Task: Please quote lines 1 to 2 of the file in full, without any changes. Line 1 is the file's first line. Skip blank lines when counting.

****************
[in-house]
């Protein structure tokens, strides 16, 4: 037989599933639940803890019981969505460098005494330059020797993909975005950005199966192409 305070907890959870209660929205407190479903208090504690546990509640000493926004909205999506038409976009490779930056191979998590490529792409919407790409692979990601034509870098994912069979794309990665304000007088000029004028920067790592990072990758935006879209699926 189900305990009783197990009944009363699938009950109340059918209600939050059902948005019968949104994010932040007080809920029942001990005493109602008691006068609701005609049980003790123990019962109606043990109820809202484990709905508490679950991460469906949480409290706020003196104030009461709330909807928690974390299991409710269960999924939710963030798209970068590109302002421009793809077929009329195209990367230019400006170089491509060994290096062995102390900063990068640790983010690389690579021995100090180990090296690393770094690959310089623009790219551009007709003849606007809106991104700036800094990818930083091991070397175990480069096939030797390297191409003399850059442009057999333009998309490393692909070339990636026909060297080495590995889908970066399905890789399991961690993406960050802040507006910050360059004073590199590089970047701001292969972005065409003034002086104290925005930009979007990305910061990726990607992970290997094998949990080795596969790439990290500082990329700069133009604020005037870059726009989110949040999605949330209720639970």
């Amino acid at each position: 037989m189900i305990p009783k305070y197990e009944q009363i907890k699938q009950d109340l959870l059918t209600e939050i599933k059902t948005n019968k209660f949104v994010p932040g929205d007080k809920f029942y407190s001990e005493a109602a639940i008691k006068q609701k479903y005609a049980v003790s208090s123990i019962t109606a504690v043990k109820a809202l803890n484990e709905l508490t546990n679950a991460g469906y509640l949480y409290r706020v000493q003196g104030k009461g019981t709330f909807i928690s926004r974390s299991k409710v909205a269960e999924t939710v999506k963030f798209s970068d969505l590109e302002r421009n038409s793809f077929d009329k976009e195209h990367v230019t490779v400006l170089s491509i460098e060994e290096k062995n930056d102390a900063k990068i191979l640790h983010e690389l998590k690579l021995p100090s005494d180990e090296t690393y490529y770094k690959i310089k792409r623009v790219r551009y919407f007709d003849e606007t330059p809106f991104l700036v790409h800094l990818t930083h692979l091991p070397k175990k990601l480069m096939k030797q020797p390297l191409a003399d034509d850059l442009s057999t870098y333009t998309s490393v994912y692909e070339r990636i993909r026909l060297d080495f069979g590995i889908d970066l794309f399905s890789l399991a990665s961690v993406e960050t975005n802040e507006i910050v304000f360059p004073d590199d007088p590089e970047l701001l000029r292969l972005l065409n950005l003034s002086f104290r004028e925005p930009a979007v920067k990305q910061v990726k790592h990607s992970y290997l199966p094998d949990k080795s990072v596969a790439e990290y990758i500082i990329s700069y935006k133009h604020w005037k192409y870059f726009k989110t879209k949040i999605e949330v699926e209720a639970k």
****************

[in-house]
């Protein structure tokens, strides 16, 4: 037989599933639940803890019981969505460098005494330059020797993909975005950005199966192409 305070907890959870209660929205407190479903208090504690546990509640000493926004909205999506038409976009490779930056191979998590490529792409919407790409692979990601034509870098994912069979794309990665304000007088000029004028920067790592990072990758935006879209699926 189900305990009783197990009944009363699938009950109340059918209600939050059902948005019968949104994010932040007080809920029942001990005493109602008691006068609701005609049980003790123990019962109606043990109820809202484990709905508490679950991460469906949480409290706020003196104030009461709330909807928690974390299991409710269960999924939710963030798209970068590109302002421009793809077929009329195209990367230019400006170089491509060994290096062995102390900063990068640790983010690389690579021995100090180990090296690393770094690959310089623009790219551009007709003849606007809106991104700036800094990818930083091991070397175990480069096939030797390297191409003399850059442009057999333009998309490393692909070339990636026909060297080495590995889908970066399905890789399991961690993406960050802040507006910050360059004073590199590089970047701001292969972005065409003034002086104290925005930009979007990305910061990726990607992970290997094998949990080795596969790439990290500082990329700069133009604020005037870059726009989110949040999605949330209720639970």